Many instances, almost all portions of the sympathetic nervous system discharge simultaneously as a complete unit, a phenomenon called mass discharge. This frequently occurs when the hypothalamus is activated by fright or fear or severe pain. The result is a widespread reaction throughout the body called the alarm or stress response, which we shall discuss shortly. At other times, activation occurs in isolated portions of the sympathetic nervous system. The most important of these are the...

Coordination of Body Functions by Chemical Messengers

The multiple activities of the cells, tissues, and organs of the body are coordinated by the interplay of several types of chemical messenger systems 1. Neurotransmitters are released by axon terminals of neurons into the synaptic junctions and act locally to control nerve cell functions. 2. Endocrine hormones are released by glands or specialized cells into the circulating blood and influence the function of cells at another location in the body. 3. Neuroendocrine hormones are secreted by...

General Design of the Nervous System

Central Nervous System Neuron The Basic Functional Unit The central nervous system contains more than 100 billion neurons. Figure 45-1 shows a typical neuron of a type found in the brain motor cortex. Incoming signals enter this neuron through synapses located mostly on the neuronal dendrites, but also on the cell body. For different types of neurons, there may be only a few hundred or as many as 200,000 such synaptic connections from input fibers. Conversely, the output signal travels by way...

Increased Blood Volume Caused by Increased Capacity of Circulation

Any condition that increases vascular capacity will also cause the blood volume to increase to fill this extra capacity. An increase in vascular capacity initially reduces mean circulatory filling pressure (see Figure 29-12), which leads to decreased cardiac output and decreased arterial pressure. The fall in pressure causes salt and water retention by the kidneys until the blood volume increases sufficiently to fill the extra capacity. For example, in pregnancy the increased vascular capacity...

Classification Of Somatic Senses

The somatic senses can be classified into three physiologic types (1) the mechanoreceptive somatic senses, which include both tactile and position sensations that are stimulated by mechanical displacement of some tissue of the body (2) the thermoreceptive senses, which detect heat and cold and (3) the pain sense, which is activated by any factor that damages the tissues. This chapter deals with the mechanoreceptive tactile and position senses. Chapter 48 discusses the thermoreceptive and pain...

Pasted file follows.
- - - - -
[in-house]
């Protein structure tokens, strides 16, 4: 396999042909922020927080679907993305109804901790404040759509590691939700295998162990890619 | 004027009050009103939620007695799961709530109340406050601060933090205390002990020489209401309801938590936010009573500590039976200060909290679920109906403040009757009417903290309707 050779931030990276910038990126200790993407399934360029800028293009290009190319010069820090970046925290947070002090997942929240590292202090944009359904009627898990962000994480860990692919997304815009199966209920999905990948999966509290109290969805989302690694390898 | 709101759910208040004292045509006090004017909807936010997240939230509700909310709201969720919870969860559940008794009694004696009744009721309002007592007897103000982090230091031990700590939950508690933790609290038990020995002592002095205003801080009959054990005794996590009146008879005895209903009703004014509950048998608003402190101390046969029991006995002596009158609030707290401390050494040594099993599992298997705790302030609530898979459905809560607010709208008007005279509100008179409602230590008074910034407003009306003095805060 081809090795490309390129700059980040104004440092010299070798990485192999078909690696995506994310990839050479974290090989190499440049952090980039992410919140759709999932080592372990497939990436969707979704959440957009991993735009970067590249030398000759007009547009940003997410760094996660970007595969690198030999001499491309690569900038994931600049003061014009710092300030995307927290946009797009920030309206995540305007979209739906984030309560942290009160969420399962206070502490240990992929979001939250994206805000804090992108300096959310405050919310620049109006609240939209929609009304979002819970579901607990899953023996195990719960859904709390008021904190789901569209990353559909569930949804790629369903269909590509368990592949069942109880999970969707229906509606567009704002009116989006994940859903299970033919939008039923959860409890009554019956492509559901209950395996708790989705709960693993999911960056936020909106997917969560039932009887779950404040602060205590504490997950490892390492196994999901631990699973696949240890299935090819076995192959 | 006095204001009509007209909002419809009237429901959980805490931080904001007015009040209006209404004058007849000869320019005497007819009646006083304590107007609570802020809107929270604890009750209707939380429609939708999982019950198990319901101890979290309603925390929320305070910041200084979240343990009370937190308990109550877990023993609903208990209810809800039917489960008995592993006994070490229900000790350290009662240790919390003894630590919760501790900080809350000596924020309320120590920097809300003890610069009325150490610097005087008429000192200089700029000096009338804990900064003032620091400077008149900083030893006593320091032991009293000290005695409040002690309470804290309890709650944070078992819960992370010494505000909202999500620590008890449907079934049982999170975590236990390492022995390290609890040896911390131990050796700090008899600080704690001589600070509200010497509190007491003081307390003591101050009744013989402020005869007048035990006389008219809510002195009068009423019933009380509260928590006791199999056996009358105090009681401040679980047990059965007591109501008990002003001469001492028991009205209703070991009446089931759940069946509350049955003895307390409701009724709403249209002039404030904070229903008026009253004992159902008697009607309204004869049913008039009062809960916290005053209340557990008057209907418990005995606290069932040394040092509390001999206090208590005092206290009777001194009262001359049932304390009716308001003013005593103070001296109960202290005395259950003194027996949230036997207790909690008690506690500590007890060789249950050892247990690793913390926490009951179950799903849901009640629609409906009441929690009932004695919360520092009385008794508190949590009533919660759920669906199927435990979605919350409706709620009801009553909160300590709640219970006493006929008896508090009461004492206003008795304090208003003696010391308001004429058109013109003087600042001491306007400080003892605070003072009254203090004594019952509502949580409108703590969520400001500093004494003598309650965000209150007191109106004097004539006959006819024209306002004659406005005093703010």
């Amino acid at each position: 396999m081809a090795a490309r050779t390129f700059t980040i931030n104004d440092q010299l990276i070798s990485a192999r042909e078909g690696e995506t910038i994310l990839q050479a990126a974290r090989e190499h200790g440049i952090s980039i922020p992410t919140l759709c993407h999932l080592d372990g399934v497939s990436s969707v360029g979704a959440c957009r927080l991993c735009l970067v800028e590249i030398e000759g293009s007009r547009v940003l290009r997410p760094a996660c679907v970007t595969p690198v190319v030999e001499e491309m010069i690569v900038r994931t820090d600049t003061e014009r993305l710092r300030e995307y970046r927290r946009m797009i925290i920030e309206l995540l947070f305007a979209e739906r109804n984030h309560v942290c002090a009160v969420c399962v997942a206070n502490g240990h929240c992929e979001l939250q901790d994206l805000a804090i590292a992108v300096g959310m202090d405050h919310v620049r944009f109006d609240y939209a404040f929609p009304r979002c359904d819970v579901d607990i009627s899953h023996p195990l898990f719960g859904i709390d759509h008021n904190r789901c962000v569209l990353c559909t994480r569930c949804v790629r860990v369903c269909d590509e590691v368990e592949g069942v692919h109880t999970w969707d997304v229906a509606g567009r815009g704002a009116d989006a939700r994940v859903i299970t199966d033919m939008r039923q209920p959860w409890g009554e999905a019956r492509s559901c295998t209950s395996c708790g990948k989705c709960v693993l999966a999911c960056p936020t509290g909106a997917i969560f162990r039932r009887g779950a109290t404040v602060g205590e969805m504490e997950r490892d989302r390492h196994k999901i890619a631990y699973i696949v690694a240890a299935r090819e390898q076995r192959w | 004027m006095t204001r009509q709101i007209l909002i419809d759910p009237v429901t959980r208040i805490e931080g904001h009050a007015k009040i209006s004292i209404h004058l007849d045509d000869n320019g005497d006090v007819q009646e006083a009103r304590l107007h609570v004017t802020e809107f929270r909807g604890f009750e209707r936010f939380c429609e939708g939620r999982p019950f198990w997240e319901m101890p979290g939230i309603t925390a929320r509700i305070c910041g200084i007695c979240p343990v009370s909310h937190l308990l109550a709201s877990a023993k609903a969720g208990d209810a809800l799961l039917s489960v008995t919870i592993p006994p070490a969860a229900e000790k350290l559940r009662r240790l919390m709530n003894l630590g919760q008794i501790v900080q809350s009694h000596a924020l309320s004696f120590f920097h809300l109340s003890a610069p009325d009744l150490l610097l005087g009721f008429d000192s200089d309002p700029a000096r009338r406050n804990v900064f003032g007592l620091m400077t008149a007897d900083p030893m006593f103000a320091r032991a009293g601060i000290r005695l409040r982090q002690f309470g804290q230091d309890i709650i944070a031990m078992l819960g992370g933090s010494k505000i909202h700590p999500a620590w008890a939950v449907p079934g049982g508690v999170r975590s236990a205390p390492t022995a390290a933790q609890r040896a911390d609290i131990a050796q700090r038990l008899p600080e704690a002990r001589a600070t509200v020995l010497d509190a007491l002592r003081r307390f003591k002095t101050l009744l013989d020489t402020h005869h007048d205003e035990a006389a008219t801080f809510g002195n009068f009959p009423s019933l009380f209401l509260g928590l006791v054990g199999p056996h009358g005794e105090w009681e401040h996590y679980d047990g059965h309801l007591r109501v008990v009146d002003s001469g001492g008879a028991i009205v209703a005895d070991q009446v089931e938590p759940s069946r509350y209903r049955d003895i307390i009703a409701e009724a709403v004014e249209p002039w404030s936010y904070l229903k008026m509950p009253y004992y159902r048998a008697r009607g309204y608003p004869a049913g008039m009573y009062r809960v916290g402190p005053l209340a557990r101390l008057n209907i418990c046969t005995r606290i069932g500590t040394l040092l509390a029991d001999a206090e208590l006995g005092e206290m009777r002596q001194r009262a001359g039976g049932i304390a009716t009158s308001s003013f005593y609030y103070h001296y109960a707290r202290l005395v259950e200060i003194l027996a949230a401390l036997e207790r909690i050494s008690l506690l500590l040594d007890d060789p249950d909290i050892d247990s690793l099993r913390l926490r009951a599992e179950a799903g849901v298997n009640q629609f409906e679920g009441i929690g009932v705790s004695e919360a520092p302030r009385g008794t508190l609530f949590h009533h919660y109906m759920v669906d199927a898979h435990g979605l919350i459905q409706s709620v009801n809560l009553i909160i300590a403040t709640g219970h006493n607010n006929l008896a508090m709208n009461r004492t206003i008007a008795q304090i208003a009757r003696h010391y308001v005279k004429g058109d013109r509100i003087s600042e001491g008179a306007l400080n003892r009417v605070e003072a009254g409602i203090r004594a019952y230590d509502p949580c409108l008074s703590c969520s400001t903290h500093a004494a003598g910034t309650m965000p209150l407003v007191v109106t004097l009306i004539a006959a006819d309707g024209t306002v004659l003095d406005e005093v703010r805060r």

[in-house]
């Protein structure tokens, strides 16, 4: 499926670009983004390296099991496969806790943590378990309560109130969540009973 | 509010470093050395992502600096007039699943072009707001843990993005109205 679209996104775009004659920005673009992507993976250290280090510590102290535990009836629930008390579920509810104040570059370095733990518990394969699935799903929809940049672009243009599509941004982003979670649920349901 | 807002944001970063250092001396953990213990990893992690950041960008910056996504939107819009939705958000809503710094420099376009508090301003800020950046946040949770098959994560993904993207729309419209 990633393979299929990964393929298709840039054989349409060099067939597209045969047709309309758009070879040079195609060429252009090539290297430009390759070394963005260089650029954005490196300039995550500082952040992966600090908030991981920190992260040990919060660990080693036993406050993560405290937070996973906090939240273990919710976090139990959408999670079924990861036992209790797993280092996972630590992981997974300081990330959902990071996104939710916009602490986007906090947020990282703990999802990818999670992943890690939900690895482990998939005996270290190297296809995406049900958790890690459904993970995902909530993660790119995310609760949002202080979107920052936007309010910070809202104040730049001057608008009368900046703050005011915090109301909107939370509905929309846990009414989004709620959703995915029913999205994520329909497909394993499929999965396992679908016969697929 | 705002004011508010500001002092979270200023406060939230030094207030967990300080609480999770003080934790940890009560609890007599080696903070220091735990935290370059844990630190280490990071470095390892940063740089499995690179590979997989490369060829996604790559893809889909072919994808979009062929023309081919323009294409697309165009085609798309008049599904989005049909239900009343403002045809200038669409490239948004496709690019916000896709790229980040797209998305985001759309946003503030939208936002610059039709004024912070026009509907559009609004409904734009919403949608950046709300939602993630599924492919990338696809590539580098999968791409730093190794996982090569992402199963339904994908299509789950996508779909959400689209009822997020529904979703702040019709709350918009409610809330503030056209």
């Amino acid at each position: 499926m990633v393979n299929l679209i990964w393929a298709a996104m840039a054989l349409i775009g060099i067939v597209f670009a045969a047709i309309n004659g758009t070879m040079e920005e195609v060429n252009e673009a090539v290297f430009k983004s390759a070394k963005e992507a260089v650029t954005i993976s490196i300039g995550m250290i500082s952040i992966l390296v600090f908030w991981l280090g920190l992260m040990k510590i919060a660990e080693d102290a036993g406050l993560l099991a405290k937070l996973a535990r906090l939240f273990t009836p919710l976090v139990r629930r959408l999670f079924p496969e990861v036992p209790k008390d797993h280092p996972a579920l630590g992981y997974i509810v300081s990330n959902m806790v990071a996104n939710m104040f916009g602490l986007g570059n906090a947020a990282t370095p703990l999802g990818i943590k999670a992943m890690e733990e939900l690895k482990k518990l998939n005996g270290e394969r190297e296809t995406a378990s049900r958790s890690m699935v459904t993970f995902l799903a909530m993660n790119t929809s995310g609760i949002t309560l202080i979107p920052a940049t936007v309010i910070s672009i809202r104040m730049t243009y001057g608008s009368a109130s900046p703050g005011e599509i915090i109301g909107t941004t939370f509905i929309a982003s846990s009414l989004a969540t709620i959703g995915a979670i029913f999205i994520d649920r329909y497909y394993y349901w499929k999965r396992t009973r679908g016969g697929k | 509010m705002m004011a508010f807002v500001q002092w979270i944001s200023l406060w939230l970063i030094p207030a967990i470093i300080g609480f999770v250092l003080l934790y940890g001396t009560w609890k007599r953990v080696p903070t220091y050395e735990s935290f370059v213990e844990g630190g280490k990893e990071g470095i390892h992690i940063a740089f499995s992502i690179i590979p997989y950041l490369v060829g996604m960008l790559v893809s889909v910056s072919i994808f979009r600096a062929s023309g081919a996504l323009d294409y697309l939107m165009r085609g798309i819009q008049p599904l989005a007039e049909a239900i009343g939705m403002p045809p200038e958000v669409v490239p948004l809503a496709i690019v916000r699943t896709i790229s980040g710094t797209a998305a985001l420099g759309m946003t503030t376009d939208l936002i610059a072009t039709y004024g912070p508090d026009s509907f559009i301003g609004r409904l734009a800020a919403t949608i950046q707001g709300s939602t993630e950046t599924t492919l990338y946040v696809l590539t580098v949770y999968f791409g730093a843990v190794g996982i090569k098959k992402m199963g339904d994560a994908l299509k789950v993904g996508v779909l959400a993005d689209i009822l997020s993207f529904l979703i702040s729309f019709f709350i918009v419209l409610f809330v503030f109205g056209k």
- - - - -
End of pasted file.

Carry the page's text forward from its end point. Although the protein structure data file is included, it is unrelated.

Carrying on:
Types of Smooth Muscle

The smooth muscle of each organ is distinctive from that of most other organs in several ways (1) physical dimensions, (2) organization into bundles or sheets, (3) response to different types of stimuli, (4) characteristics of innervation, and (5) function. Yet, for the sake of simplicity, smooth muscle can generally be divided into two major types, which are shown in Figure 8-1 multi-unit smooth muscle and unitary (or single-unit) smooth muscle. Multi-Unit Smooth Muscle. This type of smooth...

Untreated Diabetes Mellitus And Respiratory Quotient

Carbohydrate Fuel Value per 100 Grams (Calories) 60.0 240 68.2 396 11.2 50 8.1 41 4.0 23 0.5 194 cent of the weight.Therefore, the fat of one pat of butter mixed with an entire helping of potato sometimes contains as much energy as the potato itself. Average Daily Requirement for Protein Is 30 to 50 Grams. Twenty to 30 grams of the body proteins are degraded and used to produce other body chemicals daily. Therefore, all cells must continue to form new proteins to take the place of those that...

Abnormalities of Growth Hormone Secretion

This term means decreased secretion of all the anterior pituitary hormones. The decrease in secretion may be congenital (present from birth), or it may occur suddenly or slowly at any time during life, most often resulting from a pituitary tumor that destroys the pituitary gland. Dwarfism. Most instances of dwarfism result from generalized deficiency of anterior pituitary secretion (panhy-popituitarism) during childhood. In general, all the physical parts of the body develop...

Specific Disorders Of The Brachial Plexus

Brachial plexopathies are most commonly caused by trauma, including closed traction injuries as well as penetrating trauma and dislocation of the humerus. The position of the arm and head is important in determining susceptibility of the brachial plexus structures during a closed injury with the arm down at the side, a force causing excessive shoulder depression will be transmitted to the upper trunk C5-6 roots , whereas with the arm overhead, force applied to the axilla is transmitted to the...